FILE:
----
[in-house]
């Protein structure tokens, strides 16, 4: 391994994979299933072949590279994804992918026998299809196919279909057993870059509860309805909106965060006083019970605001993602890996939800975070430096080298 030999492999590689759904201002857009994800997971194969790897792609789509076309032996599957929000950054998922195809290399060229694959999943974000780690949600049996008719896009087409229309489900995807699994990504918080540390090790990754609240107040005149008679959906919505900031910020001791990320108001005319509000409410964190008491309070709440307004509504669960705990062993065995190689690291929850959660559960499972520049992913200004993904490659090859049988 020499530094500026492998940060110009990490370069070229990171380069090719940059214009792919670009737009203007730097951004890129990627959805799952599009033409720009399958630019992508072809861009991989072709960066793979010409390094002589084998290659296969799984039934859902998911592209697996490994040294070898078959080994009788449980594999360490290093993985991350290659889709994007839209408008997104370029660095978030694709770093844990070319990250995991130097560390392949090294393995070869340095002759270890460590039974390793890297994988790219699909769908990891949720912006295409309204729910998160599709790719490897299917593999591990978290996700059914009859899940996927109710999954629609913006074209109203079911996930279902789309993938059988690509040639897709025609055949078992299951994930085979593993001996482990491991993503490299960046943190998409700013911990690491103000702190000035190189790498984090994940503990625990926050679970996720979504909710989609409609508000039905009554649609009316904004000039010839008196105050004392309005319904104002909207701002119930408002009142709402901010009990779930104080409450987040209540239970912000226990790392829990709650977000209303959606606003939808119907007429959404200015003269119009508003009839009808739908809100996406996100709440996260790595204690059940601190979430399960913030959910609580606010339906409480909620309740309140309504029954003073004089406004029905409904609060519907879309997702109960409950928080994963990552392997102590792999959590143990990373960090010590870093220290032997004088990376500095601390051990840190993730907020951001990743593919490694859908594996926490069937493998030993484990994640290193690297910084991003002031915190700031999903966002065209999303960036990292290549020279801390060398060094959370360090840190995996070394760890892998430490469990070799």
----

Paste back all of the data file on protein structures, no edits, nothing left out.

[in-house]
């Protein structure tokens, strides 16, 4: 391994994979299933072949590279994804992918026998299809196919279909057993870059509860309805909106965060006083019970605001993602890996939800975070430096080298 030999492999590689759904201002857009994800997971194969790897792609789509076309032996599957929000950054998922195809290399060229694959999943974000780690949600049996008719896009087409229309489900995807699994990504918080540390090790990754609240107040005149008679959906919505900031910020001791990320108001005319509000409410964190008491309070709440307004509504669960705990062993065995190689690291929850959660559960499972520049992913200004993904490659090859049988 020499530094500026492998940060110009990490370069070229990171380069090719940059214009792919670009737009203007730097951004890129990627959805799952599009033409720009399958630019992508072809861009991989072709960066793979010409390094002589084998290659296969799984039934859902998911592209697996490994040294070898078959080994009788449980594999360490290093993985991350290659889709994007839209408008997104370029660095978030694709770093844990070319990250995991130097560390392949090294393995070869340095002759270890460590039974390793890297994988790219699909769908990891949720912006295409309204729910998160599709790719490897299917593999591990978290996700059914009859899940996927109710999954629609913006074209109203079911996930279902789309993938059988690509040639897709025609055949078992299951994930085979593993001996482990491991993503490299960046943190998409700013911990690491103000702190000035190189790498984090994940503990625990926050679970996720979504909710989609409609508000039905009554649609009316904004000039010839008196105050004392309005319904104002909207701002119930408002009142709402901010009990779930104080409450987040209540239970912000226990790392829990709650977000209303959606606003939808119907007429959404200015003269119009508003009839009808739908809100996406996100709440996260790595204690059940601190979430399960913030959910609580606010339906409480909620309740309140309504029954003073004089406004029905409904609060519907879309997702109960409950928080994963990552392997102590792999959590143990990373960090010590870093220290032997004088990376500095601390051990840190993730907020951001990743593919490694859908594996926490069937493998030993484990994640290193690297910084991003002031915190700031999903966002065209999303960036990292290549020279801390060398060094959370360090840190995996070394760890892998430490469990070799």